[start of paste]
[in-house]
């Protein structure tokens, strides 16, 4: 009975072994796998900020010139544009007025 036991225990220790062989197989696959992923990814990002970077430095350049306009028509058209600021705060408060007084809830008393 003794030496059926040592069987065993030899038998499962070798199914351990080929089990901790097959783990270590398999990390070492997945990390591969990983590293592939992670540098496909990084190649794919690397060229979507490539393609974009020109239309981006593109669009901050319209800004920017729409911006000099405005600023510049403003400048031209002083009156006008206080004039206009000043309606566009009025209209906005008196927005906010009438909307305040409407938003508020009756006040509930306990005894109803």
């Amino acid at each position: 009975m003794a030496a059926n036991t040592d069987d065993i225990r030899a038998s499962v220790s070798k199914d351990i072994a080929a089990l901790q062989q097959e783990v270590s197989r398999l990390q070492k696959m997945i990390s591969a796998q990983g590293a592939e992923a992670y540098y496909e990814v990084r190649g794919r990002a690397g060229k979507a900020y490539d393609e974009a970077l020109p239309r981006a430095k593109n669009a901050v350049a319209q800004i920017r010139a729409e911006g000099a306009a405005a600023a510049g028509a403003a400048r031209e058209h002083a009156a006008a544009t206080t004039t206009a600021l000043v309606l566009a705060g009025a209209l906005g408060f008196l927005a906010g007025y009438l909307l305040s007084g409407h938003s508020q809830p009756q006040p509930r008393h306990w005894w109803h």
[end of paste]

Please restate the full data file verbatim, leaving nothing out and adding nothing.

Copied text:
[in-house]
């Protein structure tokens, strides 16, 4: 009975072994796998900020010139544009007025 036991225990220790062989197989696959992923990814990002970077430095350049306009028509058209600021705060408060007084809830008393 003794030496059926040592069987065993030899038998499962070798199914351990080929089990901790097959783990270590398999990390070492997945990390591969990983590293592939992670540098496909990084190649794919690397060229979507490539393609974009020109239309981006593109669009901050319209800004920017729409911006000099405005600023510049403003400048031209002083009156006008206080004039206009000043309606566009009025209209906005008196927005906010009438909307305040409407938003508020009756006040509930306990005894109803």
């Amino acid at each position: 009975m003794a030496a059926n036991t040592d069987d065993i225990r030899a038998s499962v220790s070798k199914d351990i072994a080929a089990l901790q062989q097959e783990v270590s197989r398999l990390q070492k696959m997945i990390s591969a796998q990983g590293a592939e992923a992670y540098y496909e990814v990084r190649g794919r990002a690397g060229k979507a900020y490539d393609e974009a970077l020109p239309r981006a430095k593109n669009a901050v350049a319209q800004i920017r010139a729409e911006g000099a306009a405005a600023a510049g028509a403003a400048r031209e058209h002083a009156a006008a544009t206080t004039t206009a600021l000043v309606l566009a705060g009025a209209l906005g408060f008196l927005a906010g007025y009438l909307l305040s007084g409407h938003s508020q809830p009756q006040p509930r008393h306990w005894w109803h």